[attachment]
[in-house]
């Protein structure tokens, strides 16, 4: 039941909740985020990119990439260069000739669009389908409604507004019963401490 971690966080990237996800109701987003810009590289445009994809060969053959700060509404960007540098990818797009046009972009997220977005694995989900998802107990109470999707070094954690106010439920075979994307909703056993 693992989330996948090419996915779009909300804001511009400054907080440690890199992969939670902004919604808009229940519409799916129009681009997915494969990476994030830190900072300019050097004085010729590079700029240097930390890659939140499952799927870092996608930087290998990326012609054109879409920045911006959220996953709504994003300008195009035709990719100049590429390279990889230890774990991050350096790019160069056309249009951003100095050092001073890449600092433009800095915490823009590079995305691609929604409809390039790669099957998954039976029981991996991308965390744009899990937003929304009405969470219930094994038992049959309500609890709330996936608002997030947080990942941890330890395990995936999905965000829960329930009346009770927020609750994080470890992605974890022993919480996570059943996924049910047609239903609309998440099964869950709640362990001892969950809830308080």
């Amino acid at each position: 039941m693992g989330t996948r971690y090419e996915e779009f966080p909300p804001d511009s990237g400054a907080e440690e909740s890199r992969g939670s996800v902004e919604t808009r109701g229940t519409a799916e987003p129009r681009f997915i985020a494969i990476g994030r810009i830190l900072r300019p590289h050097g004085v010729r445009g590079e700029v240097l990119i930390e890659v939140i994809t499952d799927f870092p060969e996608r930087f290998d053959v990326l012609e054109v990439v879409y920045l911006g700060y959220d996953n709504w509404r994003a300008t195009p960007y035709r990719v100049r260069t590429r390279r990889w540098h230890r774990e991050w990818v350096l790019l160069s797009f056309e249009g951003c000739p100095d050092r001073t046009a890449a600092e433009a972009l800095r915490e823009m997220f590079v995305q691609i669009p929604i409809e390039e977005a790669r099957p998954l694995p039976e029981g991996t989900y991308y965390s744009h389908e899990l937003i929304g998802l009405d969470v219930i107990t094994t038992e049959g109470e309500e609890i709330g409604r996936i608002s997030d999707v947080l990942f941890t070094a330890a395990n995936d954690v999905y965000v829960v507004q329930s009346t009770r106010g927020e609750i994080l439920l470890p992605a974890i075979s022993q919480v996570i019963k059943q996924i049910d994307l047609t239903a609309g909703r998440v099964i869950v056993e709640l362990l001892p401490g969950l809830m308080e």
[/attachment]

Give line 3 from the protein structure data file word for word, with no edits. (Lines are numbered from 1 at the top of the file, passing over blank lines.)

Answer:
């Amino acid at each position: 039941m693992g989330t996948r971690y090419e996915e779009f966080p909300p804001d511009s990237g400054a907080e440690e909740s890199r992969g939670s996800v902004e919604t808009r109701g229940t519409a799916e987003p129009r681009f997915i985020a494969i990476g994030r810009i830190l900072r300019p590289h050097g004085v010729r445009g590079e700029v240097l990119i930390e890659v939140i994809t499952d799927f870092p060969e996608r930087f290998d053959v990326l012609e054109v990439v879409y920045l911006g700060y959220d996953n709504w509404r994003a300008t195009p960007y035709r990719v100049r260069t590429r390279r990889w540098h230890r774990e991050w990818v350096l790019l160069s797009f056309e249009g951003c000739p100095d050092r001073t046009a890449a600092e433009a972009l800095r915490e823009m997220f590079v995305q691609i669009p929604i409809e390039e977005a790669r099957p998954l694995p039976e029981g991996t989900y991308y965390s744009h389908e899990l937003i929304g998802l009405d969470v219930i107990t094994t038992e049959g109470e309500e609890i709330g409604r996936i608002s997030d999707v947080l990942f941890t070094a330890a395990n995936d954690v999905y965000v829960v507004q329930s009346t009770r106010g927020e609750i994080l439920l470890p992605a974890i075979s022993q919480v996570i019963k059943q996924i049910d994307l047609t239903a609309g909703r998440v099964i869950v056993e709640l362990l001892p401490g969950l809830m308080e």